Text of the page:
IPcopy was fortunate enough to attend Finnegan’s Year in Review seminar at the Old Hall in Lincoln’s Inn. An overview of decisions of the EPO Boards of Appeal from the last year or so was provided during the seminar. The cases covered related to Admissibility, Partial Priorities, Added Matter and a couple of other slightly unusual cases.
The cases discussed on the issue of admissibility highlighted the importance of actually appealing the decision of the lower instance division. In this respect the reader is also encouraged to read our review of Christopher Rennie-Smith’s recent talk at Keltie which touched on the same subject.
In T2532/11 the patent had been revoked in front of the Opposition Division. The appeal made no reference to the decision under appeal and the appeal requests comprised further limiting amendments. The appeal was rejected as being inadmissible.
In T0935/12 the patent was revoked in Opposition on the basis of a feature from the dependent claims that had been added to claim 1. In appeal the feature of this dependent claim was deleted from claim 1 and new amendments were proposed. Again the Board of Appeal found the request inadmissible.
The issue of toxic divisionals and toxic priorities has been around for a while. The seminar briefly touched on T0571/10 in which a divisional application had been held to not be entitled to priority because the subject matter of the claims had been broadened between the filing of the priority application and the subsequent (parent) EP patent application. The parent was then found to be toxic to the divisional application. On appeal, claim 1 was regarded as actually comprising two alternatives: the first part related to the priority disclosure and the second part to the remaining disclosure. Under this “construction” of the claim, the priority issue had no effect on the divisional application. More on this elegant way of carving up a claim can be found in this IPKat article.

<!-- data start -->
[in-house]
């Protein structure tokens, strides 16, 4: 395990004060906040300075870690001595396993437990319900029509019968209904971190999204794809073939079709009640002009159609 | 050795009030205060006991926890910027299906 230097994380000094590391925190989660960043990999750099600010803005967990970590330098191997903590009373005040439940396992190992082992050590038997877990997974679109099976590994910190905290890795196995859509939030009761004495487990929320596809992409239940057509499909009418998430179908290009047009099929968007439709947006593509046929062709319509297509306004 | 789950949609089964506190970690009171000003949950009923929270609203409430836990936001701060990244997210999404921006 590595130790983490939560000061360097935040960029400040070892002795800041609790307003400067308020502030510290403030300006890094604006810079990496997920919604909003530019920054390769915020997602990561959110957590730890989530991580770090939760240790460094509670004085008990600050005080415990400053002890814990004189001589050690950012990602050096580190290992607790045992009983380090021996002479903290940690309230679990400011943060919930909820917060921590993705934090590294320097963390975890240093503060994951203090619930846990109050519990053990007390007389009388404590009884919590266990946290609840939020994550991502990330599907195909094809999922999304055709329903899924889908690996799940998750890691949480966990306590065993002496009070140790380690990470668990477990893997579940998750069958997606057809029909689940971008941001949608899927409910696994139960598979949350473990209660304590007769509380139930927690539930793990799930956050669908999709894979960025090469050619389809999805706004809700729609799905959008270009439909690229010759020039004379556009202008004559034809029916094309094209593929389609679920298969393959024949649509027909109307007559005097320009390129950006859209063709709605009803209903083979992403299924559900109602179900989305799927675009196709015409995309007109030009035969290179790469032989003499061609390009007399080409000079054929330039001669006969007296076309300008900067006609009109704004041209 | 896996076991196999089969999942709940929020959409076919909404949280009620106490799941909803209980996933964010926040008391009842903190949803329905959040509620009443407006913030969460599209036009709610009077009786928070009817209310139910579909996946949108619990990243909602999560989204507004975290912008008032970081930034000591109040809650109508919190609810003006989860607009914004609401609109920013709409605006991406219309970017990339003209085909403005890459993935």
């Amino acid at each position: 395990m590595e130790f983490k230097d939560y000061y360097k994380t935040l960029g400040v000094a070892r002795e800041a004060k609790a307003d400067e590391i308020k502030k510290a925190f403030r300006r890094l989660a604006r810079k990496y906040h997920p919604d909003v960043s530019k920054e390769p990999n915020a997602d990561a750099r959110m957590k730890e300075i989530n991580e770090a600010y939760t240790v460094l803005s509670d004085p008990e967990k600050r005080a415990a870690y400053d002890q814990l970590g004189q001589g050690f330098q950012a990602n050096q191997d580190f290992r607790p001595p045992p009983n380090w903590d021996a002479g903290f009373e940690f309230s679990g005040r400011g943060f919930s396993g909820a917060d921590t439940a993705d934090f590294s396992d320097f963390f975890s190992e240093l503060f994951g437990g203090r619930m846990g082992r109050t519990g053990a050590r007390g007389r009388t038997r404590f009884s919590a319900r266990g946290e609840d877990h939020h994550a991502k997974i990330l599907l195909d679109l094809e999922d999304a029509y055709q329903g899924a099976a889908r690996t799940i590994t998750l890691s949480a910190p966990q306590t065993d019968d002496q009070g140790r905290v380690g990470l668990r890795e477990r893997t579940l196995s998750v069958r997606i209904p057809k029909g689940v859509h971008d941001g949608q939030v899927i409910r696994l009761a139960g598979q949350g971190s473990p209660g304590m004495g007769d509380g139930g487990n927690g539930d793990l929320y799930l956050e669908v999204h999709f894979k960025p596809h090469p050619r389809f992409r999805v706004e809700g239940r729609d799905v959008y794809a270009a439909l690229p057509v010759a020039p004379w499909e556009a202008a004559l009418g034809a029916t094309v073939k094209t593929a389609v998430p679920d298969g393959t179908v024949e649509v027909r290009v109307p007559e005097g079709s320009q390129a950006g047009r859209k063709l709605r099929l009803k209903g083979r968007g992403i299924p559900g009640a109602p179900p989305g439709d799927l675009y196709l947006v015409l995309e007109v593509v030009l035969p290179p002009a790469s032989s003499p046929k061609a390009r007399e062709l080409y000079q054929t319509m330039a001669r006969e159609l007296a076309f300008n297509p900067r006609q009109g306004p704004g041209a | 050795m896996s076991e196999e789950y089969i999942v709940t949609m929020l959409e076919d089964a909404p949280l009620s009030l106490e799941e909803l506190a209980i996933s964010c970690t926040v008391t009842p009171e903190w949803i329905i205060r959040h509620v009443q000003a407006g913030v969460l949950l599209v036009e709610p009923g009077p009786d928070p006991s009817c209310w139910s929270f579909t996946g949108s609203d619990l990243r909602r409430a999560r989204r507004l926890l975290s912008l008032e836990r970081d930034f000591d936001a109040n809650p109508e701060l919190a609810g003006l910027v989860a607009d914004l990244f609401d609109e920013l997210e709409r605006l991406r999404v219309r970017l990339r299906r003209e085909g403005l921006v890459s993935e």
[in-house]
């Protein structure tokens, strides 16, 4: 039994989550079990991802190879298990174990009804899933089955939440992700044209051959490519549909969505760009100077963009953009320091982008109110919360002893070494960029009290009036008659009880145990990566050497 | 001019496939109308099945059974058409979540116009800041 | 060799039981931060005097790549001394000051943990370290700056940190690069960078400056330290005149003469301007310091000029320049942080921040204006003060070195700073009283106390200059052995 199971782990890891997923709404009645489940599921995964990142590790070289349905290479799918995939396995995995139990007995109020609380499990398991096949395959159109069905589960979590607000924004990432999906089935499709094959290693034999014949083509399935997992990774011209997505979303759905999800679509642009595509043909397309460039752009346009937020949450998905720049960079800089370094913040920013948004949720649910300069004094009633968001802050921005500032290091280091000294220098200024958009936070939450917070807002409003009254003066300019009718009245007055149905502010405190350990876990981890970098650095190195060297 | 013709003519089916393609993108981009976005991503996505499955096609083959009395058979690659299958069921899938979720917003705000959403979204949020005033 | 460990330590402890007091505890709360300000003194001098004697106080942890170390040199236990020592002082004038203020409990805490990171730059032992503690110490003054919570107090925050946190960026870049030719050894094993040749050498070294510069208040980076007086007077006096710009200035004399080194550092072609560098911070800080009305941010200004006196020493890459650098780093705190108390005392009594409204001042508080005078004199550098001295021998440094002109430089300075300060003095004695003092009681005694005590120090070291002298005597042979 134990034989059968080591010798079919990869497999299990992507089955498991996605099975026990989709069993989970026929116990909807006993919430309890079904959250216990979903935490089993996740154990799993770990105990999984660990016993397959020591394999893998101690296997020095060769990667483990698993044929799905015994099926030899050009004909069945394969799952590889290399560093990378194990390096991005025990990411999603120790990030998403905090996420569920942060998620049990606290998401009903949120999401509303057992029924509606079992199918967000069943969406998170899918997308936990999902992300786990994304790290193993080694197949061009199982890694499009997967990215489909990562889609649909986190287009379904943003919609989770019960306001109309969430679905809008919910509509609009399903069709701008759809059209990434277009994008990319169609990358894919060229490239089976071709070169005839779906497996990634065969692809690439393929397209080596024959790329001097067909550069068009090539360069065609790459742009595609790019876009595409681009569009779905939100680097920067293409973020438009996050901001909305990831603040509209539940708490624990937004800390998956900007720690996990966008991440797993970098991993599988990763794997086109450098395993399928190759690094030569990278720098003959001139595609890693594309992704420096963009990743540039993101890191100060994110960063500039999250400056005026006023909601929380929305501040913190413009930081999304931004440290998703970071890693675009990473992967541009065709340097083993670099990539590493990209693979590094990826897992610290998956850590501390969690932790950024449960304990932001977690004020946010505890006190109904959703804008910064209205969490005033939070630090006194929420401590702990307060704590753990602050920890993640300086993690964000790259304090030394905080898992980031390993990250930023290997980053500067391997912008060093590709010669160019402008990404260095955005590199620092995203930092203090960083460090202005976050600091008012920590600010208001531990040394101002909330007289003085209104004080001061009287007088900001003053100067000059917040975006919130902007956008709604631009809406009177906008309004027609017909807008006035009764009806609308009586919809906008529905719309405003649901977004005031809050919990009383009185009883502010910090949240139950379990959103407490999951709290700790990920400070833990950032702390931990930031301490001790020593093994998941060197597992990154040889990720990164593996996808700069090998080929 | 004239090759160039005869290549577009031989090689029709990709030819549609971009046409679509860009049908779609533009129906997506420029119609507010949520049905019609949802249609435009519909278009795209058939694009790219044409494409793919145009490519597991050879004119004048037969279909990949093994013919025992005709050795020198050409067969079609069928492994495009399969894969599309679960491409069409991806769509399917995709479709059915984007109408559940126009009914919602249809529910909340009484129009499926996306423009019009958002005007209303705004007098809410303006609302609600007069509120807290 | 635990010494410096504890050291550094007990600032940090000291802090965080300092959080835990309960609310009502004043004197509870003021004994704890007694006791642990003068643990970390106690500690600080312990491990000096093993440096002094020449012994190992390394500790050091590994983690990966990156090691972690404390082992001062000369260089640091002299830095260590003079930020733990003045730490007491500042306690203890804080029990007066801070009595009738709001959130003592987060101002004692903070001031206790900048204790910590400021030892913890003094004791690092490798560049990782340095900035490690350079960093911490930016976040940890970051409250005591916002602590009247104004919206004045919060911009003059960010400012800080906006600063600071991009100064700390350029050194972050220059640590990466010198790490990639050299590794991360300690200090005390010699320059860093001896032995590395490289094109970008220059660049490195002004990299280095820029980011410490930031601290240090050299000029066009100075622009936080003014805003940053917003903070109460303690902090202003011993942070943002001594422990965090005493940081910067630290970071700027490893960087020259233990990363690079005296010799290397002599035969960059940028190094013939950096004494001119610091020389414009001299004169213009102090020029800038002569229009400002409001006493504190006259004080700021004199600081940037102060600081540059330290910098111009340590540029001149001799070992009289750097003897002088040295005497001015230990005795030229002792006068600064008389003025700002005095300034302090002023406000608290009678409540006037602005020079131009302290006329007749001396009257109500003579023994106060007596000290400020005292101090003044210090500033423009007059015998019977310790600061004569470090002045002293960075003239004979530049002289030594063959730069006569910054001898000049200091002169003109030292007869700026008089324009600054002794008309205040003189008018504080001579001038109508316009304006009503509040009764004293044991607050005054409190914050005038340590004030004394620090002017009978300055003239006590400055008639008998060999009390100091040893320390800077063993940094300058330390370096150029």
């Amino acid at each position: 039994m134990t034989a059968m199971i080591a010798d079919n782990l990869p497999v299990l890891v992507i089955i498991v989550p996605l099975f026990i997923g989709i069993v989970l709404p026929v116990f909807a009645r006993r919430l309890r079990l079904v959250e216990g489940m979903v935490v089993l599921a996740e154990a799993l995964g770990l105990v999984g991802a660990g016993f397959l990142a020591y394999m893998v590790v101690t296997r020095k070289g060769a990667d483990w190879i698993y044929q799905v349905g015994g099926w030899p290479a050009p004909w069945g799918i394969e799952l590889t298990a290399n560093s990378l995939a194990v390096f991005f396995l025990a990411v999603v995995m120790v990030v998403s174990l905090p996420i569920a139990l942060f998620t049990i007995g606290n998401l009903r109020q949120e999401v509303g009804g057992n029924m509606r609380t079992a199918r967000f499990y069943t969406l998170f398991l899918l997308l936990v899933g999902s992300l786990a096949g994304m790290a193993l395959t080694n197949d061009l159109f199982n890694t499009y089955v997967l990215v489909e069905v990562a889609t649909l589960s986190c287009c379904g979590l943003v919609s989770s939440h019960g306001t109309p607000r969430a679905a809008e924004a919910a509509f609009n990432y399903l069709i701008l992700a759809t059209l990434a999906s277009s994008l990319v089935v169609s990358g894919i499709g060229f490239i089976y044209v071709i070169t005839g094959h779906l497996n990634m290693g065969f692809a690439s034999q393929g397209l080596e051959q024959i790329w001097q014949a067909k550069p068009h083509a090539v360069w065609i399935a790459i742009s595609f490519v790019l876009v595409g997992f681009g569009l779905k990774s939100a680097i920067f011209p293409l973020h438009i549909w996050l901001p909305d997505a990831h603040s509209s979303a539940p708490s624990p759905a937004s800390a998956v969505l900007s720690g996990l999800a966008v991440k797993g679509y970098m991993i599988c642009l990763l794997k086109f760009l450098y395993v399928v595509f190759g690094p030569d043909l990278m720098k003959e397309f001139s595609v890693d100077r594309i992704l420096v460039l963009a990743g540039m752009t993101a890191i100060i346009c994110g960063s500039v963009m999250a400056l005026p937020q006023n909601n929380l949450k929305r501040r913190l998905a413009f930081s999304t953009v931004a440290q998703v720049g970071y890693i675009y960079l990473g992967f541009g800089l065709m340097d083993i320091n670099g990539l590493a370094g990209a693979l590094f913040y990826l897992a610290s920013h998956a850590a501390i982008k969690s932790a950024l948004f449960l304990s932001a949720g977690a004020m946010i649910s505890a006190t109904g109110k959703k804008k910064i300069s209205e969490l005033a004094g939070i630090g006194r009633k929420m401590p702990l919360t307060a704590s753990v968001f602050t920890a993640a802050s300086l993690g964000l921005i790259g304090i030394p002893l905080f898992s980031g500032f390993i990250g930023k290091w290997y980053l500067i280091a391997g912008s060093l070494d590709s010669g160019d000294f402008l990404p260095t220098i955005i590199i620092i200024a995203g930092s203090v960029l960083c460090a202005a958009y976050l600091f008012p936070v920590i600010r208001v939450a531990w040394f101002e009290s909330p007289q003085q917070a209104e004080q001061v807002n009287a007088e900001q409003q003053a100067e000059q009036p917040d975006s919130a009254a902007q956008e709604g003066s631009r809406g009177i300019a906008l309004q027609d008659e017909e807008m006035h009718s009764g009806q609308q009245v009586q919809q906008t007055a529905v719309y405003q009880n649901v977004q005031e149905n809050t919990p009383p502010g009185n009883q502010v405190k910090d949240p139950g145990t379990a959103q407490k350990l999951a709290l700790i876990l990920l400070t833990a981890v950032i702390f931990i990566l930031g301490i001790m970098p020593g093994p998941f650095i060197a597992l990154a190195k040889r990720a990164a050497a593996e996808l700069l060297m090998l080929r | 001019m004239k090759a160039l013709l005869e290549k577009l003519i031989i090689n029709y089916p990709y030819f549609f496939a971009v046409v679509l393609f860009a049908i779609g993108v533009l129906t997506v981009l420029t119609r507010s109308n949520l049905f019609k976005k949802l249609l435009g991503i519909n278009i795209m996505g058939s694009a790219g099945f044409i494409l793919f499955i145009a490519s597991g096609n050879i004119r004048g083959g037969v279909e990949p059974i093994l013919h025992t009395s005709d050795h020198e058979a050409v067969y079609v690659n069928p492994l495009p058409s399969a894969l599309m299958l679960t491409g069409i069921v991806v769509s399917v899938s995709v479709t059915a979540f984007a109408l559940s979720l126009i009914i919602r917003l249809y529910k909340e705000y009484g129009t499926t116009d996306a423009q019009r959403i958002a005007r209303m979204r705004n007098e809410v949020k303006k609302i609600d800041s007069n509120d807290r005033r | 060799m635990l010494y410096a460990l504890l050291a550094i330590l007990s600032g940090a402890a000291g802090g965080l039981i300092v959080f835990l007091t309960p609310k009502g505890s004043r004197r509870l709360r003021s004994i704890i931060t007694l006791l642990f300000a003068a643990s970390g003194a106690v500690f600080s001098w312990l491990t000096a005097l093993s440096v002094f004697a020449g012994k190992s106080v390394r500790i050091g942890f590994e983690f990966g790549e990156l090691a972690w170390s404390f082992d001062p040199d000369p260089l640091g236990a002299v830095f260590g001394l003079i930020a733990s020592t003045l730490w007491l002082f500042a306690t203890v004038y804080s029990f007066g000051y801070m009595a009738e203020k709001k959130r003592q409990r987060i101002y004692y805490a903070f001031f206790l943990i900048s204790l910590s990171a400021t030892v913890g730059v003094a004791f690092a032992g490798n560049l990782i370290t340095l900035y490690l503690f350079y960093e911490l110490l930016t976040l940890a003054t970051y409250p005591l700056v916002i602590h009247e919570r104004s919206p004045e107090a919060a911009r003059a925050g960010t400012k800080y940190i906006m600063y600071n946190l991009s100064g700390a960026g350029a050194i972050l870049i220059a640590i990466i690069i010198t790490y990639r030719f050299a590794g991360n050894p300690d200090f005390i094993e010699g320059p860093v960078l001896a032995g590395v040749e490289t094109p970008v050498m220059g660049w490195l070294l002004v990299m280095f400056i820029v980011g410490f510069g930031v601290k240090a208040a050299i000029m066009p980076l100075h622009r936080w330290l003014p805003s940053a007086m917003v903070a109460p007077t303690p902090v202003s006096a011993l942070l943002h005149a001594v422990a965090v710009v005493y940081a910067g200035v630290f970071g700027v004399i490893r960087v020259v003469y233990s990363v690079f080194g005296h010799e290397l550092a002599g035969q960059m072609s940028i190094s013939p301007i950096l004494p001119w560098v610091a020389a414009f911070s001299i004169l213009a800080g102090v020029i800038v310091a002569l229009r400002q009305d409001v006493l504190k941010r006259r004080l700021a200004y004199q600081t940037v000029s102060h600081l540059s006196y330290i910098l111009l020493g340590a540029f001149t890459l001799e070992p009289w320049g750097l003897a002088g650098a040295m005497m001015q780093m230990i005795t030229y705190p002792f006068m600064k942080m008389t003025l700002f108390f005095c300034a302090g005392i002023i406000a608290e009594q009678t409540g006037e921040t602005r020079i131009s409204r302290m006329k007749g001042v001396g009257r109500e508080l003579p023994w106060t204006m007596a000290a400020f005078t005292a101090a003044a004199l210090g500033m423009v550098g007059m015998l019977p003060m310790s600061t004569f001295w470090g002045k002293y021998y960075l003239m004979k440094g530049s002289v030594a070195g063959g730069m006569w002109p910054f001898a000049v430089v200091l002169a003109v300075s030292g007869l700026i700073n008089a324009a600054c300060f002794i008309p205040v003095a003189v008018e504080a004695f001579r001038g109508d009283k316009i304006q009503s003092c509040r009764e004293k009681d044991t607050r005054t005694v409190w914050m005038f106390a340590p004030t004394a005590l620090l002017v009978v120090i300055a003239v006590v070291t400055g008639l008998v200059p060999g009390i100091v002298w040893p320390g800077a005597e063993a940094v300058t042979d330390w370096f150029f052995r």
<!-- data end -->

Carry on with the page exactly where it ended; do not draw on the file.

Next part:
Claim carving was not however on the menu in T0557/13 which on the face of it had a similar situation between the priority application and the subsequent EP patent applications. However, in this case the presence of divergent case law was highlighted and the case has been referred to the Enlarged Board of Appeal. No formal questions are available yet though the case file on the Register does highlight some possible referral questions.
In T0287/11 a limitation to claim 1 of the granted patent was actually held to constitute a broadening amendment. A further amendment to the limitation was required to bring the claim into conformity with Article 123(3) EPC.
Bit ‘n Pieces
A few other cases of interest were highlighted in this section of the Finnegan review including:
T2117/13 in which the appellant starting faxing their grounds of appeal a mere two minutes before the midnight deadline on the final day of the appeal period. The fax transmission did not complete until 00:16 (i.e. 16 minutes after the deadline). The lateness of the documents was regarded as “truly minimal” and the full grounds of appeal were held admissible.
T0280/11. What’s the largest number of requests you’ve ever filed at the EPO on a case? Five? Ten? More? Well, you’re almost certainly going to come up short in comparison to this case in which – wait for it – 685 requests were filed and considered, 454 of which were filed just three days before the hearing and a few more were actually submitted during the hearing! An attempt to file a further request late in the afternoon of the hearing was turned down however! Those EPO Examiners eh! So inflexible!
Mark Richardson 4 March 2015